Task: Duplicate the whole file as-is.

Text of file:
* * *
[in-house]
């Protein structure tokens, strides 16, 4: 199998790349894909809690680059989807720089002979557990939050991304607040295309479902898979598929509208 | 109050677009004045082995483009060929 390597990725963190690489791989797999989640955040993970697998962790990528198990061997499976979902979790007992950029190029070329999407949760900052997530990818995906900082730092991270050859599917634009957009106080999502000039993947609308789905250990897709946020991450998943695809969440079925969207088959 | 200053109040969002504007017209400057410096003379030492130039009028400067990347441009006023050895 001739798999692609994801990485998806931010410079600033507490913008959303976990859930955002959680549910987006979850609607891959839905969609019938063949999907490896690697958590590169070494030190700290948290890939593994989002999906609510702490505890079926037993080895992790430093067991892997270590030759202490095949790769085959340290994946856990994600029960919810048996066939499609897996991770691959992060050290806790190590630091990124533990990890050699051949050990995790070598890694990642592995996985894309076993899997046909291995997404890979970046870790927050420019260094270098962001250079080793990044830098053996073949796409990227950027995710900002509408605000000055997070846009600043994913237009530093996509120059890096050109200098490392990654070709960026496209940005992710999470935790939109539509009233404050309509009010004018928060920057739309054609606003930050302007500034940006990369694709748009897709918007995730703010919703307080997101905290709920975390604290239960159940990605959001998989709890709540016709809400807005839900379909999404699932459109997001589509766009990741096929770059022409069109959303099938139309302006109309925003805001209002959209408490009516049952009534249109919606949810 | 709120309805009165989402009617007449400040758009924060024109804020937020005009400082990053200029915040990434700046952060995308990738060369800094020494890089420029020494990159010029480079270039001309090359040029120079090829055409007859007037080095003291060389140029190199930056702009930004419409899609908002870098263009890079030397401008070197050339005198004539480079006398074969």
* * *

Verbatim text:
[in-house]
């Protein structure tokens, strides 16, 4: 199998790349894909809690680059989807720089002979557990939050991304607040295309479902898979598929509208 | 109050677009004045082995483009060929 390597990725963190690489791989797999989640955040993970697998962790990528198990061997499976979902979790007992950029190029070329999407949760900052997530990818995906900082730092991270050859599917634009957009106080999502000039993947609308789905250990897709946020991450998943695809969440079925969207088959 | 200053109040969002504007017209400057410096003379030492130039009028400067990347441009006023050895 001739798999692609994801990485998806931010410079600033507490913008959303976990859930955002959680549910987006979850609607891959839905969609019938063949999907490896690697958590590169070494030190700290948290890939593994989002999906609510702490505890079926037993080895992790430093067991892997270590030759202490095949790769085959340290994946856990994600029960919810048996066939499609897996991770691959992060050290806790190590630091990124533990990890050699051949050990995790070598890694990642592995996985894309076993899997046909291995997404890979970046870790927050420019260094270098962001250079080793990044830098053996073949796409990227950027995710900002509408605000000055997070846009600043994913237009530093996509120059890096050109200098490392990654070709960026496209940005992710999470935790939109539509009233404050309509009010004018928060920057739309054609606003930050302007500034940006990369694709748009897709918007995730703010919703307080997101905290709920975390604290239960159940990605959001998989709890709540016709809400807005839900379909999404699932459109997001589509766009990741096929770059022409069109959303099938139309302006109309925003805001209002959209408490009516049952009534249109919606949810 | 709120309805009165989402009617007449400040758009924060024109804020937020005009400082990053200029915040990434700046952060995308990738060369800094020494890089420029020494990159010029480079270039001309090359040029120079090829055409007859007037080095003291060389140029190199930056702009930004419409899609908002870098263009890079030397401008070197050339005198004539480079006398074969």